A-13 motor vehicles, and other sources of emissions common to airports. To comply with FAA requirements, analysts must use the most current version of the model when preparing airport emission inventories and performing a dispersion analysis. The Erie Airport project used EDMS to compute: (1) emissions inventory for transportation and general conformity with CAA and (2) dispersion concentrations for NAAQS assessment. The Columbia River Crossing project used EPAâs MOBILE6.2 model for the transportation and general conformity determination. MOBILE6.2 and CAL3QHC models were used to predict local Carbon Monoxide (CO) concentrations. The air quality technical report for this project discussed shortcomings in current air quality models when it comes to predicting Mobile Source Air Toxins (MSAT). The air quality analysis for the California High Speed Rail Program EIS focused on the potential statewide, regional, and localized impacts on air quality. The regional pollutant burdens were estimated based on: (1) changes in vehicles miles traveled (VMT) for on-road mobile sources (vehicles), (2) off-road mobile sources (number of plane operations and train movements), and (3) changes in emissions of stationary sources (electrical power generators). For example, On-road pollutant burdens were calculated as a ratio of baseline VMT to estimated VMT changes under each alternative and FAAâs EDMS was used to estimate airplane emissions. The Ohio Eastern Corridor Multimodal project did not include any air quality modeling because it was determined that the project was consistent with air quality goals of the one-hour ozone maintenance plans of Ohio, Kentucky, and Indiana. A.3. Implications for the Model Design Plan The market research was to identify future user communities for the multimodal noise and emissions model and to receive their reactions to some of the initial design concepts. The market research findings were also intended to describe the current and future multimodal and intermodal projects that would benefit from the use of this model. The effort as reported here was partially successful on each of its objectives. One of the major issues, as already discussed, was the lack of response from the potential user communities. The people who did respond provided valuable gems of information. This appendix contains good ideas that will be addressed in the MDP on things such as the kinds of output they want. The respondents also raised very valid concerns about the complexity and cost associated with the new model that need be addressed in the build sequence section of the MDP. However, it is not practical to draw conclusions on behalf of the overall user community when the response rate is less than 1%. Market research remains an important instrument for gauging interest in the model. Therefore, the MDP includes ideas for more effective survey instruments to use with the potential user communities. For example, the FAA Aviation Environmental Design Tool (AEDT) and Aviation Portfolio Management Tool (APMT) development projects began with a series of workshops conducted by the TRB. The intent was to assist FAA in defining the attributes and requirements for the new models by gathering input from the aviation user, operations, manufacturing, and research communities through a series of sequential workshops. Other ideas for the MDP include the employ of professional market survey firm and survey devices like focus groups of pertinent stakeholders to uncover a customer base for the multimodal model. Bringing in a market survey organization would also help to address questions about the utility of the model. Section A.2 just scratches the surface on how federal agencies conduct multimodal projects. The case studies discussed in this section seem to have been successful in adequately addressing noise and emissions impacts from more than one transportation modes. Almost all of the studies relied on approved models and procedures that addressed noise and emissions impacts according to the individual criteria established by the relevant modal agencies. These case studies did not provide enough material to be able to answer how a multimodal noise and emissions model would have helped.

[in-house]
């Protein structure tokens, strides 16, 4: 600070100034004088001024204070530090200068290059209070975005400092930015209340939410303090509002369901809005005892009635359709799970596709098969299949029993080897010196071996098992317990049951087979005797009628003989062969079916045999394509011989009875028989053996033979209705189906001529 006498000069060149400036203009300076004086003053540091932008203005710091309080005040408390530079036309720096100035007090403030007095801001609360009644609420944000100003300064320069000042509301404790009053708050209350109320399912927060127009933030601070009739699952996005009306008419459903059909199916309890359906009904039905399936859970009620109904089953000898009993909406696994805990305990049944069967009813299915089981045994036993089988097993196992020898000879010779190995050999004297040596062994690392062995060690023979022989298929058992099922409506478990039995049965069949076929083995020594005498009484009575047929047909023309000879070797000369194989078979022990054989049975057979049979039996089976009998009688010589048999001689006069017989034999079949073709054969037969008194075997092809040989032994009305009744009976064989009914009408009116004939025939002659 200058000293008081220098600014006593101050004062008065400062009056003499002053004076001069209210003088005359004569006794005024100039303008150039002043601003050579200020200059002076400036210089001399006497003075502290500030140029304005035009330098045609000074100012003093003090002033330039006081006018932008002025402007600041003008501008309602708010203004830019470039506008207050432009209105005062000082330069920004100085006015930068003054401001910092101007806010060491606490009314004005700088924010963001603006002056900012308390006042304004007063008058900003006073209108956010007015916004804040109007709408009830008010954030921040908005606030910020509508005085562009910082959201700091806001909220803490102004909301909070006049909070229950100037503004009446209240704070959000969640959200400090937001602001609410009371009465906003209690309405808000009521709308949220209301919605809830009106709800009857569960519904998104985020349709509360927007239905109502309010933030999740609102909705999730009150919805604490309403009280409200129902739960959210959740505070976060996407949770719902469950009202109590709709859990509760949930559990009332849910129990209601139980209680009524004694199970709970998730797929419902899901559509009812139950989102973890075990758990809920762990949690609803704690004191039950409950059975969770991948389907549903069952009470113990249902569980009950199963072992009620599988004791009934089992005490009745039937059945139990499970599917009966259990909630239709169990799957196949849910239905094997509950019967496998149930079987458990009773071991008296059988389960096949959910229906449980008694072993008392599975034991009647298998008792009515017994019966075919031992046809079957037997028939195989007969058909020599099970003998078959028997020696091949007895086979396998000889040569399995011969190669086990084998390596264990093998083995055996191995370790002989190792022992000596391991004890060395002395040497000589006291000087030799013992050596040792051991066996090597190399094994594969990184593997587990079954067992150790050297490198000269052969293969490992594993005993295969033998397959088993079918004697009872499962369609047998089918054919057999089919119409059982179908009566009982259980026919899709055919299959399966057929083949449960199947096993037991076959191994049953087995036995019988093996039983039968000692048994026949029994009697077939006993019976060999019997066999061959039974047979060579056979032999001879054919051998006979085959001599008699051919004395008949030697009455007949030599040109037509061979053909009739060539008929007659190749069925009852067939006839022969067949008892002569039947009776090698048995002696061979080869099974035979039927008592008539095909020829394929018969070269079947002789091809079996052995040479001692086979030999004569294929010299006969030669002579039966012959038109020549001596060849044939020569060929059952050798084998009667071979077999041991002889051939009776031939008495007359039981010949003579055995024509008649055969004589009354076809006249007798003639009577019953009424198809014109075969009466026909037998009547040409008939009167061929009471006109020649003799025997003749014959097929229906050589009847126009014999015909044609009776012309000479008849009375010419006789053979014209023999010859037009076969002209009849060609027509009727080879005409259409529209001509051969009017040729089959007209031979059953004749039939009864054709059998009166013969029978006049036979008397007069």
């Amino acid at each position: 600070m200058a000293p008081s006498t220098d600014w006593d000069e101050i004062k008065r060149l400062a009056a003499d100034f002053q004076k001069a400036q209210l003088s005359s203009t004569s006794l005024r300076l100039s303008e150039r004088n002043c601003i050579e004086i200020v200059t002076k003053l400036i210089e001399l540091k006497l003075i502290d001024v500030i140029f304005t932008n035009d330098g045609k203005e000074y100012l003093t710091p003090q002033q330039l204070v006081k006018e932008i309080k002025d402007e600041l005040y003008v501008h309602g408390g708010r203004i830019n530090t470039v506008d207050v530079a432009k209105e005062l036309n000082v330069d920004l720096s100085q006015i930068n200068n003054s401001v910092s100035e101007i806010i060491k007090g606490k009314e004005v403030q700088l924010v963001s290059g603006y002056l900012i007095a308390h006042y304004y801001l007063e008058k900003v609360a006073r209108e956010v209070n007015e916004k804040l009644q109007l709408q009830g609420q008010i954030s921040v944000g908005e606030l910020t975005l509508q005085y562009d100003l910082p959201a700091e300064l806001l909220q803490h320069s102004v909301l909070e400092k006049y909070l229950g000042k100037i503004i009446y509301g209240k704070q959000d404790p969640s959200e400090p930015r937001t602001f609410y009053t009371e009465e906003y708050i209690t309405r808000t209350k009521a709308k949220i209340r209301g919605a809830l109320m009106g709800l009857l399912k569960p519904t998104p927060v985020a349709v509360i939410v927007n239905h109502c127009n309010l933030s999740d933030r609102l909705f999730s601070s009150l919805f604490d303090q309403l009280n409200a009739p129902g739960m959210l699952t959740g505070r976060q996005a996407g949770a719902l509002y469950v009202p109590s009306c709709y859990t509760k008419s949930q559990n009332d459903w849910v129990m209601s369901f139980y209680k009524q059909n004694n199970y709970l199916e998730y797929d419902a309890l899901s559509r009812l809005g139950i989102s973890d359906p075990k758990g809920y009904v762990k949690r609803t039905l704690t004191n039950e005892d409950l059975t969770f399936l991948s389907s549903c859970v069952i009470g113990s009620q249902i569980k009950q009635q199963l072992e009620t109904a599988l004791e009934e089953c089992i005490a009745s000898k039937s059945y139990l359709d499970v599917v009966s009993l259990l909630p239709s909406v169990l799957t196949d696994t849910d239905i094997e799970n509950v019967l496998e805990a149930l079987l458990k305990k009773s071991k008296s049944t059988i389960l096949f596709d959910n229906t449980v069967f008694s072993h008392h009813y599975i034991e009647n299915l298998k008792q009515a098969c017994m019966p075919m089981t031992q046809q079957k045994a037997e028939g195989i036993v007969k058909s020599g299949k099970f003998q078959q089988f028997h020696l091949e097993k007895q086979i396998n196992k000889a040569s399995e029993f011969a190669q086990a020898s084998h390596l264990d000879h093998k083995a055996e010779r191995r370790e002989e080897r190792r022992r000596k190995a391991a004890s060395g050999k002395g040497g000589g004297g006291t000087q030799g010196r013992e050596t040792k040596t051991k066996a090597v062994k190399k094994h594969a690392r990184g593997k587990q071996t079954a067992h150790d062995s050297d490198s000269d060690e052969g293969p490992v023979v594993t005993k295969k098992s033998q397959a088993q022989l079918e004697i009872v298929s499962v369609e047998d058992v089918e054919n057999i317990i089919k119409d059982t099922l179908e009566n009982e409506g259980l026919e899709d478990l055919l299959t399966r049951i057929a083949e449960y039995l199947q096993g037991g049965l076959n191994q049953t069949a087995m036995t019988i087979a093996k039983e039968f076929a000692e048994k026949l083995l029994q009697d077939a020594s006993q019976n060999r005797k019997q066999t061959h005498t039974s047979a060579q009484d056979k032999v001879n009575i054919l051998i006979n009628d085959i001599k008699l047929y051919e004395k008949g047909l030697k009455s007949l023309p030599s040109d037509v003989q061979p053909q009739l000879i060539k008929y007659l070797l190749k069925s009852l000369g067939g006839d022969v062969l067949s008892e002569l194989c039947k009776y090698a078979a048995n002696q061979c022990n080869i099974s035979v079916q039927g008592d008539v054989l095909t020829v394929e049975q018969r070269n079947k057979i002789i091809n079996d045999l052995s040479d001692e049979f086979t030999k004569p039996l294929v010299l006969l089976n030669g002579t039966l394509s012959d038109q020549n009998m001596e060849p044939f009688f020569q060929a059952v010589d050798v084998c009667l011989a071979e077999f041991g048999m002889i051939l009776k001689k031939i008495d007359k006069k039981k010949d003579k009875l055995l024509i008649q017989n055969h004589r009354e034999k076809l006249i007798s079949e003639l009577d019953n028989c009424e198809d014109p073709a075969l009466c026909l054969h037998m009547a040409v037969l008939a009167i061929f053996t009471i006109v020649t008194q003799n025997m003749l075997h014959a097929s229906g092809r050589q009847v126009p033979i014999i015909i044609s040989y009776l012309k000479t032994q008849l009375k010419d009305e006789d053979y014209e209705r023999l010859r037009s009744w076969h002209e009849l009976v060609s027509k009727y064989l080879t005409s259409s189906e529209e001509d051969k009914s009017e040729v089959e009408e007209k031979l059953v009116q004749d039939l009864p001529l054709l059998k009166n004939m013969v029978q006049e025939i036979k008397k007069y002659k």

A-14 As one of the questionnaire respondents pointed out, there is a need for clearer identification of what types of projects can use such a model. Therefore, to justify the future investment of federal research funds, the MDP proposes a systematic process to gauge the utility of the multimodal model through the use of a market survey firm. The products of this effort are the identification of the kinds of airport projects that would benefit from the model and answers on what value the model would be to such projects and on how the various reviewing/regulatory agencies that oversee each individual mode would interpret and use the results of the multimodal analysis.